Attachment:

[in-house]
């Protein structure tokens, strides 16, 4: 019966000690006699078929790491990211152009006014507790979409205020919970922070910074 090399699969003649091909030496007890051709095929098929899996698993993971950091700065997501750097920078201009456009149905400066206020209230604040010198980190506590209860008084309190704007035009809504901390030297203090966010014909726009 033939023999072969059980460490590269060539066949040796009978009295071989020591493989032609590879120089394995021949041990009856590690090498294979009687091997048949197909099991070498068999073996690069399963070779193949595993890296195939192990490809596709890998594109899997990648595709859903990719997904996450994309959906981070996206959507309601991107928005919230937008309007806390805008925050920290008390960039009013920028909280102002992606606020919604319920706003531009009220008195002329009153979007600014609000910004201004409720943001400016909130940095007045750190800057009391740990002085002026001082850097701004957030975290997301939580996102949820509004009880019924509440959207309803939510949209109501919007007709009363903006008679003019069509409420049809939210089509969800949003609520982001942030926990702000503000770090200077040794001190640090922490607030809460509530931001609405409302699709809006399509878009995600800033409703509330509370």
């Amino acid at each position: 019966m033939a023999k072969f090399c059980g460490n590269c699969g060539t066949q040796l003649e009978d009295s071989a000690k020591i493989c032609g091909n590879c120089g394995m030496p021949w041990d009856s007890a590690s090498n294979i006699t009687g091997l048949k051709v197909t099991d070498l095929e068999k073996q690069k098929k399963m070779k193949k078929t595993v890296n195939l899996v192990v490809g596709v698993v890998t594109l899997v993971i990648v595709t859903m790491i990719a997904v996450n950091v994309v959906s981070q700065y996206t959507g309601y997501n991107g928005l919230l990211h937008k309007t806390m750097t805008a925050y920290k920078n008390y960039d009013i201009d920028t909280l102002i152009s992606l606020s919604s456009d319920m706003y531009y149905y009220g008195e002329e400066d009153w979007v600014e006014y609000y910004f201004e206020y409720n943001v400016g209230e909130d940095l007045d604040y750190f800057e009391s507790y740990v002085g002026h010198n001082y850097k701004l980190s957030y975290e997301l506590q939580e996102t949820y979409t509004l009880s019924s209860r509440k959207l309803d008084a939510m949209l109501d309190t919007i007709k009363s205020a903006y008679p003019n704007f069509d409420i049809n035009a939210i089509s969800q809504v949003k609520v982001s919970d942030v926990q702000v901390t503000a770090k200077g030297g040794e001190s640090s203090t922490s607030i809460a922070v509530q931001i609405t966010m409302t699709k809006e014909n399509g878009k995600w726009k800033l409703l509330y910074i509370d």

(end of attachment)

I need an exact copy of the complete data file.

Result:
[in-house]
């Protein structure tokens, strides 16, 4: 019966000690006699078929790491990211152009006014507790979409205020919970922070910074 090399699969003649091909030496007890051709095929098929899996698993993971950091700065997501750097920078201009456009149905400066206020209230604040010198980190506590209860008084309190704007035009809504901390030297203090966010014909726009 033939023999072969059980460490590269060539066949040796009978009295071989020591493989032609590879120089394995021949041990009856590690090498294979009687091997048949197909099991070498068999073996690069399963070779193949595993890296195939192990490809596709890998594109899997990648595709859903990719997904996450994309959906981070996206959507309601991107928005919230937008309007806390805008925050920290008390960039009013920028909280102002992606606020919604319920706003531009009220008195002329009153979007600014609000910004201004409720943001400016909130940095007045750190800057009391740990002085002026001082850097701004957030975290997301939580996102949820509004009880019924509440959207309803939510949209109501919007007709009363903006008679003019069509409420049809939210089509969800949003609520982001942030926990702000503000770090200077040794001190640090922490607030809460509530931001609405409302699709809006399509878009995600800033409703509330509370």
């Amino acid at each position: 019966m033939a023999k072969f090399c059980g460490n590269c699969g060539t066949q040796l003649e009978d009295s071989a000690k020591i493989c032609g091909n590879c120089g394995m030496p021949w041990d009856s007890a590690s090498n294979i006699t009687g091997l048949k051709v197909t099991d070498l095929e068999k073996q690069k098929k399963m070779k193949k078929t595993v890296n195939l899996v192990v490809g596709v698993v890998t594109l899997v993971i990648v595709t859903m790491i990719a997904v996450n950091v994309v959906s981070q700065y996206t959507g309601y997501n991107g928005l919230l990211h937008k309007t806390m750097t805008a925050y920290k920078n008390y960039d009013i201009d920028t909280l102002i152009s992606l606020s919604s456009d319920m706003y531009y149905y009220g008195e002329e400066d009153w979007v600014e006014y609000y910004f201004e206020y409720n943001v400016g209230e909130d940095l007045d604040y750190f800057e009391s507790y740990v002085g002026h010198n001082y850097k701004l980190s957030y975290e997301l506590q939580e996102t949820y979409t509004l009880s019924s209860r509440k959207l309803d008084a939510m949209l109501d309190t919007i007709k009363s205020a903006y008679p003019n704007f069509d409420i049809n035009a939210i089509s969800q809504v949003k609520v982001s919970d942030v926990q702000v901390t503000a770090k200077g030297g040794e001190s640090s203090t922490s607030i809460a922070v509530q931001i609405t966010m409302t699709k809006e014909n399509g878009k995600w726009k800033l409703l509330y910074i509370d």